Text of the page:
In 1862 a Cornishman by the name of Billy Barker arrived in the Caribou gold rush of British Columbia well after all the good ground was staked. He was an all round character, short in stature and had a temper & tenacity about him equal to that of five men.
With these characteristics coupled with what money he had he staked 14 claims on the flats above the canyon well out of the pay dirt of Williams Creek. Most miners laughed at the foolish immigrant wasting his time.
After a few weeks of digging shafts without a trace of gold he decided to dig one last shaft and call it quits. Two feet above bedrock he hit the largest pay streak in the province.
A 600 foot long seam paid $1,000 to the foot. In today’s money he probably recovered 7.5 million dollars or more.
An instant town sprung up around Billy’s first claims. Today many of those original buildings have been restored and are protected by a provincial park known as ‘Barkerville’.
With his new-found wealth and popularity Billy started to live the good life. Backing other miners trying to hit the big one, married a woman who helped him spend their way to happiness while not bothering to save for a rainy day.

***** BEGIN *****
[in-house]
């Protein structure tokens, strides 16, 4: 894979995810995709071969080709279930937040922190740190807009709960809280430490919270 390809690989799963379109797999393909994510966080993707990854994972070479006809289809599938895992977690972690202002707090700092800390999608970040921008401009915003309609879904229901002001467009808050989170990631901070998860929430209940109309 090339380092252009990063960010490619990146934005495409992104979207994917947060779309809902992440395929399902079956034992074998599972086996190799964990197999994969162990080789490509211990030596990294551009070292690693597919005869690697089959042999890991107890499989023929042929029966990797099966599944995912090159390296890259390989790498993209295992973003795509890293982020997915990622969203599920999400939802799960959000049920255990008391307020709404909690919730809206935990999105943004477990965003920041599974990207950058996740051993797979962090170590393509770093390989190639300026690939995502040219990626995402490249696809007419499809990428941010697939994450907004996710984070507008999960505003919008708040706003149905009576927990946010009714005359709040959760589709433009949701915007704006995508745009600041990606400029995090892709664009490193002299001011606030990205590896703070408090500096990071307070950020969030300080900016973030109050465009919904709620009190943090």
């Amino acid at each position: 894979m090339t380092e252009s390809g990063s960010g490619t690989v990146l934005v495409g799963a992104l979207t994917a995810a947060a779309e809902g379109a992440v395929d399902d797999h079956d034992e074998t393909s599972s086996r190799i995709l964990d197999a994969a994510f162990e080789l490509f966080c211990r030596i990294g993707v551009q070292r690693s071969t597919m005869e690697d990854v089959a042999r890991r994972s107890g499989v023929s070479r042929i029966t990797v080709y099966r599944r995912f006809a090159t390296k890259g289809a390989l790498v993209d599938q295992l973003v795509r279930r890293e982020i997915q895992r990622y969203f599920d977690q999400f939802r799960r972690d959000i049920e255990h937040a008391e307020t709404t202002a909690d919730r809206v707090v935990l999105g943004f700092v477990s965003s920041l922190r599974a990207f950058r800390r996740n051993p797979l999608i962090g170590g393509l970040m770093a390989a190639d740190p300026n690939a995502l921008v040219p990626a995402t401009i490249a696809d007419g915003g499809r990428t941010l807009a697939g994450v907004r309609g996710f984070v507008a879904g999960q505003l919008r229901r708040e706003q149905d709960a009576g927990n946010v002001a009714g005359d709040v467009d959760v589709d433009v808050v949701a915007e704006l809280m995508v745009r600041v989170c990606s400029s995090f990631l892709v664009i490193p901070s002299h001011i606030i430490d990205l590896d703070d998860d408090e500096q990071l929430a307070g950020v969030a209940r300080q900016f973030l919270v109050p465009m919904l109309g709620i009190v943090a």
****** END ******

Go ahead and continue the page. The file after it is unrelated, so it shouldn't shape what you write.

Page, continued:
Suddenly the gold ran out and so did the wife. In a few short years Billy was so broke other miners had to pay for his stagecoach out the town that bore his name.
And so it was that this enigma drifted into obscurity.
NOTE: It appears that Barker is no longer in obscurity. A sharp MoC visitor (D. Richards) noted that a number of bios of Barker that had him a native not of Cornwall, but rather of Cambridgeshire, England. The Dictionary of Canadian Biography states that he was born in Cambridgeshire on June 7, 1817.